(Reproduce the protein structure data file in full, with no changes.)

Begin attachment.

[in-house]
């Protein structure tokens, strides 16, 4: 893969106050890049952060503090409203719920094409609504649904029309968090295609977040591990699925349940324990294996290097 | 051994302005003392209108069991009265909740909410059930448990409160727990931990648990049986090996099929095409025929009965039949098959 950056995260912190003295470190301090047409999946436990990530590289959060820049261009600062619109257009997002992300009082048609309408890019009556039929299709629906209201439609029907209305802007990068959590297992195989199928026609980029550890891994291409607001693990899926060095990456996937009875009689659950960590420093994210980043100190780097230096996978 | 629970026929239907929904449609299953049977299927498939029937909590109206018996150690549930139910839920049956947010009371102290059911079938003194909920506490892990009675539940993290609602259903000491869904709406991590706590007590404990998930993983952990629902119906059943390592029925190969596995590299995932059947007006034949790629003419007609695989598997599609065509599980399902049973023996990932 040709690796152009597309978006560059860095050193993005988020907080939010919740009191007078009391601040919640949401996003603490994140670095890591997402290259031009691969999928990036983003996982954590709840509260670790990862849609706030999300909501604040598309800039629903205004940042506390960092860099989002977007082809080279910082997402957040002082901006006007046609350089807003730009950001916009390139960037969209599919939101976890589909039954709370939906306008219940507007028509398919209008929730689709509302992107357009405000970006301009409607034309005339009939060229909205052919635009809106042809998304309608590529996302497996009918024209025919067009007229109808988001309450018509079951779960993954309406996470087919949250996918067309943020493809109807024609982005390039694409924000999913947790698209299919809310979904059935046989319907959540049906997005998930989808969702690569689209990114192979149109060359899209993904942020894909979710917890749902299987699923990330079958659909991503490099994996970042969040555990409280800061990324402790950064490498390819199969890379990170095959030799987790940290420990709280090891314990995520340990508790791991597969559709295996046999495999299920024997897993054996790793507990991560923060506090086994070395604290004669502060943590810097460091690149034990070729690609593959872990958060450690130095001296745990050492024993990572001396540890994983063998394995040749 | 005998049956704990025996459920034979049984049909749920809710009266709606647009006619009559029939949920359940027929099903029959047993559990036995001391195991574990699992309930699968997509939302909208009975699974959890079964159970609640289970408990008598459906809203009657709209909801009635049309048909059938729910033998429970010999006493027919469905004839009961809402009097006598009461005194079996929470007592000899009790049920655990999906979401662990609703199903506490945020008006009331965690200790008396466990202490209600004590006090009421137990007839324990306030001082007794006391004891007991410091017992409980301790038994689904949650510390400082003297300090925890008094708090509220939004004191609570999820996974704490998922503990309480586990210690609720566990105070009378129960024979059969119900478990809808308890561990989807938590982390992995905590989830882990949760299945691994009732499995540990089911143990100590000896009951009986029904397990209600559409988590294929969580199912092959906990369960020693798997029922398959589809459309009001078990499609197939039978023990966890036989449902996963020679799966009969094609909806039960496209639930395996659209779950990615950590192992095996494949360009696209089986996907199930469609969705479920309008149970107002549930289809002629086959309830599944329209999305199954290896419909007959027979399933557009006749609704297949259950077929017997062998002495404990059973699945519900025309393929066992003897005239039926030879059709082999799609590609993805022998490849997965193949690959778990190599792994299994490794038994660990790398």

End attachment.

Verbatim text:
[in-house]
């Protein structure tokens, strides 16, 4: 893969106050890049952060503090409203719920094409609504649904029309968090295609977040591990699925349940324990294996290097 | 051994302005003392209108069991009265909740909410059930448990409160727990931990648990049986090996099929095409025929009965039949098959 950056995260912190003295470190301090047409999946436990990530590289959060820049261009600062619109257009997002992300009082048609309408890019009556039929299709629906209201439609029907209305802007990068959590297992195989199928026609980029550890891994291409607001693990899926060095990456996937009875009689659950960590420093994210980043100190780097230096996978 | 629970026929239907929904449609299953049977299927498939029937909590109206018996150690549930139910839920049956947010009371102290059911079938003194909920506490892990009675539940993290609602259903000491869904709406991590706590007590404990998930993983952990629902119906059943390592029925190969596995590299995932059947007006034949790629003419007609695989598997599609065509599980399902049973023996990932 040709690796152009597309978006560059860095050193993005988020907080939010919740009191007078009391601040919640949401996003603490994140670095890591997402290259031009691969999928990036983003996982954590709840509260670790990862849609706030999300909501604040598309800039629903205004940042506390960092860099989002977007082809080279910082997402957040002082901006006007046609350089807003730009950001916009390139960037969209599919939101976890589909039954709370939906306008219940507007028509398919209008929730689709509302992107357009405000970006301009409607034309005339009939060229909205052919635009809106042809998304309608590529996302497996009918024209025919067009007229109808988001309450018509079951779960993954309406996470087919949250996918067309943020493809109807024609982005390039694409924000999913947790698209299919809310979904059935046989319907959540049906997005998930989808969702690569689209990114192979149109060359899209993904942020894909979710917890749902299987699923990330079958659909991503490099994996970042969040555990409280800061990324402790950064490498390819199969890379990170095959030799987790940290420990709280090891314990995520340990508790791991597969559709295996046999495999299920024997897993054996790793507990991560923060506090086994070395604290004669502060943590810097460091690149034990070729690609593959872990958060450690130095001296745990050492024993990572001396540890994983063998394995040749 | 005998049956704990025996459920034979049984049909749920809710009266709606647009006619009559029939949920359940027929099903029959047993559990036995001391195991574990699992309930699968997509939302909208009975699974959890079964159970609640289970408990008598459906809203009657709209909801009635049309048909059938729910033998429970010999006493027919469905004839009961809402009097006598009461005194079996929470007592000899009790049920655990999906979401662990609703199903506490945020008006009331965690200790008396466990202490209600004590006090009421137990007839324990306030001082007794006391004891007991410091017992409980301790038994689904949650510390400082003297300090925890008094708090509220939004004191609570999820996974704490998922503990309480586990210690609720566990105070009378129960024979059969119900478990809808308890561990989807938590982390992995905590989830882990949760299945691994009732499995540990089911143990100590000896009951009986029904397990209600559409988590294929969580199912092959906990369960020693798997029922398959589809459309009001078990499609197939039978023990966890036989449902996963020679799966009969094609909806039960496209639930395996659209779950990615950590192992095996494949360009696209089986996907199930469609969705479920309008149970107002549930289809002629086959309830599944329209999305199954290896419909007959027979399933557009006749609704297949259950077929017997062998002495404990059973699945519900025309393929066992003897005239039926030879059709082999799609590609993805022998490849997965193949690959778990190599792994299994490794038994660990790398």